Tuesday, July 5, 2011

5 Misconceptions about Home Energy Efficiency

With all of the recent attention on home energy efficiency, you might be overwhelmed as you wade through dozens of articles and news reports on how to cut energy bills or improve your home's performance.

With the vast amount of information available, myths and misconceptions are bound to arise.  Today we'll discuss the top 5 misconceptions we often hear from homeowners...Welcome to MythBusters: Home Energy Edition with A&E Construction!

1. Replace Windows First

There are different solutions for every home, but rarely does a homeowner need to replace all of the windows in a house.

If windows are very old or leaking, replacing windows can be beneficial, but what's more important first is making sure your home is properly air-sealed.

Instead of buying all new windows, ensuring your home is securely insulated is much more cost effective and is the first step to increased home performance.

2. Install Solar Panels

Simple measures like insulating walls and attic, sealing ducts, and installing Energy Star appliances give significantly more energy use reduction per dollar invested.

Solar panels are a costly investment and can cause problems for homeowners if they have to replace roofing after installing panels.

While they are beneficial, starting out with insulation and appliances is a more effective way to begin your home energy reductions. 

3. Check-Ups aren't Needed on Heating/Cooling Equipment

Ignoring heating and cooling equipment can result in future problems and unwanted costs.

Scheduling an annual pre-season check up is an inexpensive way to ensure that your home's furnace and electrical connections are operating smoothly.

Changing the furnace filter yearly and performing an air compression check up can be extremely effective to your home energy reductions. In addition to this, if you have heating and cooling equipment that is over 10 years old, you might want to consider upgrading your equipment with Energy Star.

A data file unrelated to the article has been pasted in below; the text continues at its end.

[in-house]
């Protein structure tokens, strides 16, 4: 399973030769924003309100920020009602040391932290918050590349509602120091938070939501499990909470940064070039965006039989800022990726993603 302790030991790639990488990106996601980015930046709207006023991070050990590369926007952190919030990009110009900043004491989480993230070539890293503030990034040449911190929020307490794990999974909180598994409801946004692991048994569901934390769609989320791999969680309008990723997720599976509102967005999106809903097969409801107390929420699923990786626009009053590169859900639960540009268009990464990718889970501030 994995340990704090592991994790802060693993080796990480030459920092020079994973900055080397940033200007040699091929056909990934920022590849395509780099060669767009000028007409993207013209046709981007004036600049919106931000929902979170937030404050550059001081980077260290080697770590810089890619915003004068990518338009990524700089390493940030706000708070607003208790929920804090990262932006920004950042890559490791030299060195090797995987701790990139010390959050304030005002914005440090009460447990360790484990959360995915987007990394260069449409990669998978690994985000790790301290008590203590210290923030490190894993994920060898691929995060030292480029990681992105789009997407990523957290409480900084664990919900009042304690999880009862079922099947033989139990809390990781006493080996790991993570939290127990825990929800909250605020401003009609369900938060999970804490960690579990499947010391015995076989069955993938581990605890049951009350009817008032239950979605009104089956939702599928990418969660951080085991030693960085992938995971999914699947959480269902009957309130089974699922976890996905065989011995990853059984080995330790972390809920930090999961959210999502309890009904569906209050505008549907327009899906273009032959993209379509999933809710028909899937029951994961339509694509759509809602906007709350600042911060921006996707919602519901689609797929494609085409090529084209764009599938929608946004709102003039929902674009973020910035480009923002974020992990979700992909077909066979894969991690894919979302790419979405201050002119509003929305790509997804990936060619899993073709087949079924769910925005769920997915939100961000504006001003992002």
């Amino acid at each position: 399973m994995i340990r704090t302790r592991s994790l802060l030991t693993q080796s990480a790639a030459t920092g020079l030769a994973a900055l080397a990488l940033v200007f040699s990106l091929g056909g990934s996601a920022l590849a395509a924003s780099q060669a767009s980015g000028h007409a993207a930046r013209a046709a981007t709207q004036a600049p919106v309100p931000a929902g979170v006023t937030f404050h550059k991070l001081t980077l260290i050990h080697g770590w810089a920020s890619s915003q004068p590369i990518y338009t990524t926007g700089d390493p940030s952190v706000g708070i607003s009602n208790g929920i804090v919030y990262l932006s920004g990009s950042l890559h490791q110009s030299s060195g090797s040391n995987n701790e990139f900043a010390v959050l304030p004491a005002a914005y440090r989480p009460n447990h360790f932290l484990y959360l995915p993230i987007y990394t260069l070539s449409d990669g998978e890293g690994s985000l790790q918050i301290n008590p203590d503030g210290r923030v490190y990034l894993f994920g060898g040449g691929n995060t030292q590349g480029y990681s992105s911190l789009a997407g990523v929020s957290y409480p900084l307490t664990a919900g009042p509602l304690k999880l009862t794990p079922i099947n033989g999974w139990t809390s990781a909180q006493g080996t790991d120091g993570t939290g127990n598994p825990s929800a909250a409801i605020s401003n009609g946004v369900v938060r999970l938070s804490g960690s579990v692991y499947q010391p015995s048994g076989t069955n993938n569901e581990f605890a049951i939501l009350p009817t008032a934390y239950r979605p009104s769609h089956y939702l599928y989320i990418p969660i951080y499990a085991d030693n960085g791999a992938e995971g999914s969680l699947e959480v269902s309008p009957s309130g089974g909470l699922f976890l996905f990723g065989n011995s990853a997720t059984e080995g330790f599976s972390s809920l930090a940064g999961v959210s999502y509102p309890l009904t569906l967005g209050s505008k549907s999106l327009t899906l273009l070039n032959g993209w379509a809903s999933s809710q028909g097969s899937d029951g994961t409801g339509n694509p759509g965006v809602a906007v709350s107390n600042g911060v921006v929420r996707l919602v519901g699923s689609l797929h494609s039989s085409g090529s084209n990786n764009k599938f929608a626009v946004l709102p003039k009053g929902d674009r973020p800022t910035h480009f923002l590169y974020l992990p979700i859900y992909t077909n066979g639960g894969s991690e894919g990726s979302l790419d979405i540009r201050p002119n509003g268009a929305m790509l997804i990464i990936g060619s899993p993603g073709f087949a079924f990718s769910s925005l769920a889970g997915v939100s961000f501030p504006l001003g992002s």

4. Beware of Energy Audit Scams

When you schedule an energy audit, be sure that you're contractor is BPI certified (Building Performance Institute).  Another thing to watch out for is free audits or auditors who will simply walk around your house for 30 minutes, not testing any equipment.

A&E and other BPI accredited contractors will performance a comprehensive 3 hour energy audit on the inside and outside of your home.

A good energy audit will consist of combustion and safety testing where an auditor will check your furnace and hot water system to ensure that it is ventilating safely.

5. You Can Only Perform an Energy Audit in the Winter

You can perform an energy audit all year round with the same accuracy of information.  Whether you want to save on heating bills for the winter or cooling bills in the summer, a qualified home professional will find out exactly where you're losing energy and how to correct these losses.

If you're considering a home energy audit, check out our potential savings example as well as other frequently asked questions about home energy performance.

1 comment:

  1. Hello Dude,

    Efficient energy use, is the goal of efforts to reduce the amount of energy required to provide products and services. Simple good habits can save you power without being too inconvenient. Your changes in habit and therefore power consumption can be viewed on a building power meter. You should be aiming to keep its average reading as low as possible. Thanks for sharing it!